Beethoven is often described as mercurial man given to extremes of emotion. Passionate and unpredictable, the  Appassionata seems a reflection of the man.

It is beautiful music, and as Van Hoose’s fingers flew across the keyboard, the composition came to life.

The Beethoven sonata was followed by a selection of Chopin nocturnes and his Barcarolle in F-sharp major, Op. 60.

The nocturnes are what Chopin is undoubtedly best known for—and they were everything anyone could expect from him…and played to perfection.

But the Barcorelle, patterned after the songs of Venetian gondoliers was a revelation for many in the audience.

A beautiful melody seemed to emerge from time to time from intricate chords of the piece, almost like a gondolier, singing to the night, emerging from beneath one of the many bridges of Venice.

The Bryan Cultural Series brings a variety of events to the Outer Banks, including lectures, musicians, the New York Gilbert and Sullivan Company and—next on tap—the Elbert Watson Dance Ensemble on Sunday, March 25 at First Flight High School, Kill Devil Hills.

Currently living in Norfolk, Watson has toured the world as principal dancer with a number of dance companies and he continues to work with a number of dance companies as a choreographer. His style is a combination of ballet and modern dance.

Back to Normal on Outer Banks as Frigid Temperatures Retreat

Ducks, geese and sea birds at Kitty Hawk Bay escaping the north wind.
Ducks, geese and sea birds at Kitty Hawk Bay escaping the north wind.

With temperatures finally climbing above freezing it looks as though Snowmageddon is finally coming to an end on the Outer Banks.

Effects of Cold Temperatures and Heavy Snowfall

Not completely back to normal yet. Dare County Schools will be closed on Monday—that’s three snow days in a row. But county roads are still not completely cleared and the decision is a good one.

The main roads are cleared—and NCDOT, after what many considered a slow start, did put a number of plows on the roads to get them cleared. The problem is the secondary roads still have a lot of packed ice on them, and it’s doubtful if that will melt before noon tomorrow.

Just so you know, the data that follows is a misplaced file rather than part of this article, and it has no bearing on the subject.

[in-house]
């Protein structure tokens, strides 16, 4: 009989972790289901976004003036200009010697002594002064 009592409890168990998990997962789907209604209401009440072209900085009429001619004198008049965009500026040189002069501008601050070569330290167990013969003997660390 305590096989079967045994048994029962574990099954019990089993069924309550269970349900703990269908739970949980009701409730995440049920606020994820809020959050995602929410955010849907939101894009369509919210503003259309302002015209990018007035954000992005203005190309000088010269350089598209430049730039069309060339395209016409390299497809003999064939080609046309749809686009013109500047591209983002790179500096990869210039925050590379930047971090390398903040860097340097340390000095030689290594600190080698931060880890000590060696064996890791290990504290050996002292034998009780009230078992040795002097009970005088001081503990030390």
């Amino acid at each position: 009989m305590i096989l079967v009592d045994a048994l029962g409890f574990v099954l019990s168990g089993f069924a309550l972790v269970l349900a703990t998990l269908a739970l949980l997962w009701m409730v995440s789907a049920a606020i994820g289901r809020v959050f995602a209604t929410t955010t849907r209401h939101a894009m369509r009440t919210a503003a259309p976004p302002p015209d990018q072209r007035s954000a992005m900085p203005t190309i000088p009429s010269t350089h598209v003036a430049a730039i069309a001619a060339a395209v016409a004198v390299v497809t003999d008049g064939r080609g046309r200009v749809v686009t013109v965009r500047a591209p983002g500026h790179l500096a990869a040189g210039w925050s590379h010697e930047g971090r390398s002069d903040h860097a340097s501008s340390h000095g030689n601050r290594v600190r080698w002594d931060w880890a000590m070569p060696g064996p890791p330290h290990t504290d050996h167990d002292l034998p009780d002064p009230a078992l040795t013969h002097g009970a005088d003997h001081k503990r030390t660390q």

The kids are all celebrating, of course, but all that time will have to be made up at some point.

The snow certainly snarled things, but what really set this particular event apart from other was the extreme cold. We had four days in a row where daytime temperatures didn’t even come close to reaching the freezing mark.

Admittedly for someone living in Chicago or Bangor, Maine, that may not seem so odd, but here by the Atlantic Ocean, 250 miles or so south of the Mason Dixon Line, it’s not so common.

The storm also brought some very strong winds with it. At 2:20 a.m. Thursday morning Jennette’s Pier recorded a 74 mph gust with sustained winds of 63 mph. The measurements are taken on the pier itself, so winds on land are not quite as strong, but things were pretty lively for a while there including a thunder snowstorm.

The sounds are solid ice about 150 to 200 yards offshore, depending on where the winds are located. Kitty Hawk Bay, which is sheltered from the north winds, has more ice on it than areas where the waters are churned up by the winds.

Kitty Hawk Bay, though, is also where the ducks, geese and shorebirds have fled for protection.

The forecast for the next few days calls for moderating temperatures, and even a few above normal. We’ll take that and be ready for the next snow…just in case there is one.

Winter Storm Paints Outer Banks White

SnowStorm Transforms the Look of Outer Banks
Beach scene in Kitty Hawk after January snowstorm.
Beach scene in Kitty Hawk after January snowstorm.